A dog, shoulder, and an Italian underwear model.

There’s a little dog that lives behind a chain link fence on my street – an energetic little Jack Russell terrier named Buck.  Buck shares his yard with Christie, a Basset Hound-Lab mix who is quite possibly the slowest moving dog on the planet.  Christie spends most of her day sitting in stunned bewilderment by the whirling dervish that is Buck.

Every single day, Buck chases my car, misjudges the end of the yard, and runs full speed – head first – into the concrete foundation of the house next door.  Every. Single. Day. One must wonder if Buck says to himself, “Even though I hurt my head whenever I do this, someday, I WILL catch this car.”

It’s a shame that Buck isn’t enrolled in our teacher training program, for last weekend we studied the kleshas.  Explained in Patanjali’s Yoga Sutras (book II), the kleshas are five obstacles that keep us from becoming our true selves.  Klesha #1, Avidya, is false perception – or the inability to see things for what they are.  Klesha #3, Raga, is attachment.  I think it’s safe to say that all of us –including Buck – struggle with these at some point or another.

One of the great things about the study of yoga is that it makes it clearer for practitioners to see how attachment to a particular outcome can result in suffering.  I’ve had chronic shoulder inflammation for the past three years, which I’m convinced was caused by the absurd amount of jump backs and chatturunga I did in my early thirties.  After a year of caring for the injury with rest, physical therapy and massage, I was finally beginning to feel pain free.

Naturally, then, me and my renewed shoulder mobility headed to Troy Lucero’s advanced class on one of the snow days last month, where I attacked chatturunga with gusto!  I was feeling great:  Jumping back and fully committing to every single vinyasa.  “Woo hoo,” I congratulated myself. “ I’m back!”

The next day, of course, I couldn’t move my shoulder.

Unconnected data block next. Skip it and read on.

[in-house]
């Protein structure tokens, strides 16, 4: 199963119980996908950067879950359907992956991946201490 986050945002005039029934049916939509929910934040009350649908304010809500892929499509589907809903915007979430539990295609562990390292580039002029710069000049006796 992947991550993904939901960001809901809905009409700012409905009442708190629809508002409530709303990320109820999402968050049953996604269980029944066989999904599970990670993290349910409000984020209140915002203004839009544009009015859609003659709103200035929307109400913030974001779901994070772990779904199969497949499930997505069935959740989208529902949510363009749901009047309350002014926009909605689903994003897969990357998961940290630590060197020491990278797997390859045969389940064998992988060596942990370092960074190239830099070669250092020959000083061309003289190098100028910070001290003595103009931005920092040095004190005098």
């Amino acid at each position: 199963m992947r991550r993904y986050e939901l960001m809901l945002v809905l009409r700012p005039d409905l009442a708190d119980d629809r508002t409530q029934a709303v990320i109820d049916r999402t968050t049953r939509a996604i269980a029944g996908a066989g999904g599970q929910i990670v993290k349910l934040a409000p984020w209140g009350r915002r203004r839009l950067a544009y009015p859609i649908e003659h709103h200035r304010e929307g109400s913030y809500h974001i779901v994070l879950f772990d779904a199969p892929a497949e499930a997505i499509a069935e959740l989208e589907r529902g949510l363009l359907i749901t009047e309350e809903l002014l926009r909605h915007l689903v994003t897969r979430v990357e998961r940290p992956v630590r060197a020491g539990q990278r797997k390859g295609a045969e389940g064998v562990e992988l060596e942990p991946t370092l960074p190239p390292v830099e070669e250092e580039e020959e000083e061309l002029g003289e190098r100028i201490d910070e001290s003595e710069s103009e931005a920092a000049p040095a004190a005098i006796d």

Some days, I feel like Buck.

A week later I was back at my physical therapist’s office, where the receptionist informed me that Lonnie, my PT, was on vacation and his replacement would be right out.  I was instantly irritated; couldn’t she see how attached I was to my therapist?!  Why wasn’t I warned when I made my appointment?

I was still stewing in my annoyance when, my new boyfriend therapist rounded the corner and called my name.  Good God, could it be possible that a Calvin Klein underwear model was moonlighting as a PT?  Well, then. Lonnie who?

On the table, Franchesco informed me that the repetitive motion of chatturunga was creating inflammation in my rotator cuff.  This I knew, of course, but feigned ignorance so I could hear him speak in his Italian accent.  In the course of the appointment, I also learned that Franchesco raced sports cars in his spare time, collected wine and, get this, loves yoga.

At the end of the appointment, Franchesco suggested we meet again.  Soon.  (OK, he said I could use another appointment this week.)  So on my way out, when the front desk asked when I’d like to come back, I thought:  “Well, yes, let’s do schedule our next date appointment now.”

All joking aside, when will learn that my attachment to the way my shoulders “used to be” is creating nothing but suffering and pain, literally?  Even though I knew better, in one class that was motivated by my ego, I’d managed to undo many months of shoulder rehab and land right back where I was a year ago.

Now, I’m entertaining (not committed yet) the idea of letting go of chatturunga. Even though intuitively I know that the pose no longer serves me, my ego isn’t ready yet to agree.  Perhaps, after a few more study weekends, and a couple more face plants into the house next door, my ego-self and my intuitive-self might arrive at an understanding.

* Chatturunga warning:  Multiple chaturangas can create repetitive use syndrome or other injuries.  As a vinyasa studio, we at Twist Yoga do our fair share of the ½ series (chaturunga, up dog, down dog).  Although they are a great way to generate heat, please know there are risks of overuse and injuries associated with the posture.  We always encourage anyone, healthy shoulders or not, to opt out of chatturunga if it doesn’t feel right.  Or, ask your instructor for a good alternative.